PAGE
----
Two-Thirds of High Schoolers Want Only In-Person Learning
- By Dian Schaffhauser
A new survey has
found that a one in three high schoolers (33%) would like to keep
online learning as an ingredient in their education. The remaining
67% – almost all of whom shifted to virtual education to some
degree amid the pandemic – prefer learning completely in-person,
while 29 percent favored a hybrid arrangement with up to half of
their time in a virtual learning environment. Four percent said they
would be happy learning virtually full time or much of the time.
students found benefits to virtual learning, including time savings
from not having to travel or change classrooms (76%), gaining a more
flexible schedule and getting more sleep (both 73%), having a private
learning space (33%), reviewing recorded classes later (32%) and
saving money on clothes and transport (30%).
The 1,060 survey
respondents consisted of participants of the 2021
MathWorks Math Modeling (M3) Challenge, an
internet-based math modeling contest organized by the Society
for Industrial and Applied Mathematics (SIAM). It
draws both 11th and 12th graders from the United States and sixth
form students from the United Kingdom.
A majority of people
reported that the primary disadvantages of online learning included
having trouble staying focused (76%) and feeling lonely and isolated
(66%). Nearly half (49%) also said they lacked face-to-face teacher
interaction. Four in 10 noted that they believed teachers tended to
assign more projects (42%) and provided less thorough explanations of
While students found
English and history "most suited" to remote learning,
science and math were the most challenging.
The students advised
that teachers could improve their virtual instructions of subjects
like math through a number of techniques:
tools and videos to explain concepts, mentioned by 55%;
classes for later review (53%);
one-on-one student sessions (37%); and
real-world examples to explain concepts (31%).
Students also shared
techniques for improving online learning for themselves. The biggest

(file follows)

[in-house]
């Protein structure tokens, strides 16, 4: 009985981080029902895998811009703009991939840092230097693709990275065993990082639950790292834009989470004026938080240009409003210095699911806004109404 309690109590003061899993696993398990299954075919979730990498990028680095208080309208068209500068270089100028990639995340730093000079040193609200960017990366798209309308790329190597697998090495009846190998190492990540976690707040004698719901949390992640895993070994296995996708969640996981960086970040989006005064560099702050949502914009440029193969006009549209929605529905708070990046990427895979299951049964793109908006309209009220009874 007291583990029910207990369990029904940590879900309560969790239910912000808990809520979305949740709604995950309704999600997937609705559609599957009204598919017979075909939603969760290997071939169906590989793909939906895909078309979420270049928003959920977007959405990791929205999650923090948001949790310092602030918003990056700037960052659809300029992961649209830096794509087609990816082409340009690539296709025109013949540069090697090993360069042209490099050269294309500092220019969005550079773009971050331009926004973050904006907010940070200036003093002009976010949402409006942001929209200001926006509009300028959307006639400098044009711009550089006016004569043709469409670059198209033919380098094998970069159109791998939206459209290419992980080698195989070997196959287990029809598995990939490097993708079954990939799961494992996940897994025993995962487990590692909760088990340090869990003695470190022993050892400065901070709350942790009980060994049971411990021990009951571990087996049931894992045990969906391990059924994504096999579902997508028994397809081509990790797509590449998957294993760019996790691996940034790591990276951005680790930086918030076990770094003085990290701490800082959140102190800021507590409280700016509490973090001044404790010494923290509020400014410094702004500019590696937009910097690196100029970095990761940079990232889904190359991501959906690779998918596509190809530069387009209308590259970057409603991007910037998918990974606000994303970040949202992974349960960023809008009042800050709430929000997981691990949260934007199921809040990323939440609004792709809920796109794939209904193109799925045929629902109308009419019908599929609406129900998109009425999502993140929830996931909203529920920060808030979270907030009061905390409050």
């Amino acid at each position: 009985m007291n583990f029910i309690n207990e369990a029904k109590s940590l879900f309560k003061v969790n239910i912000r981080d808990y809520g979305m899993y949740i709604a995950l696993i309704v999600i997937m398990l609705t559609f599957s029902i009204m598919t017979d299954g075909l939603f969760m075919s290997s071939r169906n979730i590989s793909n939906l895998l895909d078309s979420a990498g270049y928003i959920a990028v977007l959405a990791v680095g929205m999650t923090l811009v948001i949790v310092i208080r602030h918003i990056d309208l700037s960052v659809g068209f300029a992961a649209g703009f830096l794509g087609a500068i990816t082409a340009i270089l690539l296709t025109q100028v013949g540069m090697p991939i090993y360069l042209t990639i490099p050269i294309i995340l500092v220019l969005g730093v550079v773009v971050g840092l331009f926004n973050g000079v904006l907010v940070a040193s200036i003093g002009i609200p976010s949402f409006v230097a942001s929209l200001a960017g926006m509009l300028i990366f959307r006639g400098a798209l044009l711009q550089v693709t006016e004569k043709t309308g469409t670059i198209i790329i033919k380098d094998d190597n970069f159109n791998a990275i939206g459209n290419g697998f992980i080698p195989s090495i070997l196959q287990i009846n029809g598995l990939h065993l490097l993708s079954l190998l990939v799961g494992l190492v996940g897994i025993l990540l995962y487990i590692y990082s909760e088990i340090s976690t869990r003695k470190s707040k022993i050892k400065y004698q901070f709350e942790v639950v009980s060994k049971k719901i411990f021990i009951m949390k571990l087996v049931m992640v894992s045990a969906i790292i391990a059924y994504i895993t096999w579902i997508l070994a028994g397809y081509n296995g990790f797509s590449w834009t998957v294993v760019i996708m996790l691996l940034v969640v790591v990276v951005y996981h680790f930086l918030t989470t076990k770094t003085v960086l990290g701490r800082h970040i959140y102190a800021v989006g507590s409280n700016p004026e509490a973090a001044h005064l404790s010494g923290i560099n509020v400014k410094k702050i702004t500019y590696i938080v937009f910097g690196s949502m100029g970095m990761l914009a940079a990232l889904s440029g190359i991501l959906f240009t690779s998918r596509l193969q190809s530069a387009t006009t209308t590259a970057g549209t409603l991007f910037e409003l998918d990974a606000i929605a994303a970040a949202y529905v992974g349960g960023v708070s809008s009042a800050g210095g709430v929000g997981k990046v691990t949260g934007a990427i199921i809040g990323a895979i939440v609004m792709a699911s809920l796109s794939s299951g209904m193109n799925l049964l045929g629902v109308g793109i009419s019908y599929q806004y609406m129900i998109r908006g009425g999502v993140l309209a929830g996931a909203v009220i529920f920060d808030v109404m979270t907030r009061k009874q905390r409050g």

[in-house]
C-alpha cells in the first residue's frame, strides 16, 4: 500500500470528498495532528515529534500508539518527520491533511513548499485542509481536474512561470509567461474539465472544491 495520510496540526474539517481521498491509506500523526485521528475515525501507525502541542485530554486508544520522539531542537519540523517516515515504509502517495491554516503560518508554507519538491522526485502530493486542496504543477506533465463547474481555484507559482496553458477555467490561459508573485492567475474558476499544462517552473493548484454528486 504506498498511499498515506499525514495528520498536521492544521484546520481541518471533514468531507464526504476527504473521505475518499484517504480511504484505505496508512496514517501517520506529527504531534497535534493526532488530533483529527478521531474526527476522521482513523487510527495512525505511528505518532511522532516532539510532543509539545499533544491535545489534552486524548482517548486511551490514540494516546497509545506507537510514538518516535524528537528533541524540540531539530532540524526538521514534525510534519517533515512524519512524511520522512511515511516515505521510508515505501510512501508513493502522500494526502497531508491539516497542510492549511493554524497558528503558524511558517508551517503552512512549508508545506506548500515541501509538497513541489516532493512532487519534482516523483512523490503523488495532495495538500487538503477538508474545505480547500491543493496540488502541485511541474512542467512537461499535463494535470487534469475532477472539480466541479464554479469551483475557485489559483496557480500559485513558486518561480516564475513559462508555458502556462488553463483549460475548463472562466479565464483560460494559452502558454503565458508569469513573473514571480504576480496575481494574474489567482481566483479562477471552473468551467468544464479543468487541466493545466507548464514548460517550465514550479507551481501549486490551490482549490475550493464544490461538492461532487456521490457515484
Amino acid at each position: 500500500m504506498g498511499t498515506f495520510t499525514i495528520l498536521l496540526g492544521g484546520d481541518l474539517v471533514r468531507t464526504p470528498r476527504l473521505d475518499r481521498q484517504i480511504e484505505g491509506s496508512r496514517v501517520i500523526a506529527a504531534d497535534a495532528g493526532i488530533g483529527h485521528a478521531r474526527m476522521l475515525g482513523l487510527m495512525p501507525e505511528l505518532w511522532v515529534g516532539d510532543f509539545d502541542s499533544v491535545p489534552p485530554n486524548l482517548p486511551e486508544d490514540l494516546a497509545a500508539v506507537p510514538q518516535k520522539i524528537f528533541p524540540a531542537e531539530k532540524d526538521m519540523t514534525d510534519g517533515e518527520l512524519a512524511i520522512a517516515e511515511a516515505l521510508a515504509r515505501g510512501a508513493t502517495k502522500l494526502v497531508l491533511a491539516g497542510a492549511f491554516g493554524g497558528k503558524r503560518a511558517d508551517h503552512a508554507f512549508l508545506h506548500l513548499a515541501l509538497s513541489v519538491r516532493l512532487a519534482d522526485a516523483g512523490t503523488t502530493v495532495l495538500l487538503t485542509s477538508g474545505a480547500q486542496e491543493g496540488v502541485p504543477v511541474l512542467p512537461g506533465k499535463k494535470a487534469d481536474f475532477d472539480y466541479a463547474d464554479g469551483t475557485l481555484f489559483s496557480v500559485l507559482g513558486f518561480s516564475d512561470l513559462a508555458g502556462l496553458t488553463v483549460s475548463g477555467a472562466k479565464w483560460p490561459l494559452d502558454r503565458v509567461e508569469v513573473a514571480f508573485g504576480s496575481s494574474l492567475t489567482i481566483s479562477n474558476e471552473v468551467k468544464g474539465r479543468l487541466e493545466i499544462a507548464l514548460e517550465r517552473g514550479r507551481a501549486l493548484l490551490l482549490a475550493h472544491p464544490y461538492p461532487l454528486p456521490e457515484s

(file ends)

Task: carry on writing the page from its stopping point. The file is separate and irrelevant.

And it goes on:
one was establishing a daily schedule and sticking to it, chosen by
70%, followed by attending all classes and keeping up with schoolwork
while 73 percent of the students queried said they don't learn as
well virtually, nine percent said they learn better online and 19
percent say they find no difference in their ability to learn either
way," said Michelle Montgomery, M3 Challenge program director at
SIAM, in a statement. "We know that all students learn
differently, and the results of this survey show that there is a role
online learning can play for many students."
The M3 Challenge,
which has been running for 16 years, challenges high school students
working in small teams over 14 consecutive hours on a designated
weekend in February or March to devise a solution to a real-world
problem using mathematical modeling. This year's challenge was to
come up with answers for combatting the digital divide. Some 2,400
students in 535 teams participated, with winners earning
scholarships. Results are judged by an international panel of
Ph.D.-level mathematicians. The competition's final judging event —
traditionally held in New York City — will be done virtually on
April 26 this year.
The competition is
sponsored by MathWorks,
a company that develops math computing software.
Dian Schaffhauser is a senior contributing editor for 1105 Media's education publications THE Journal, Campus Technology and Spaces4Learning. She can be reached at [email protected] or on Twitter @schaffhauser.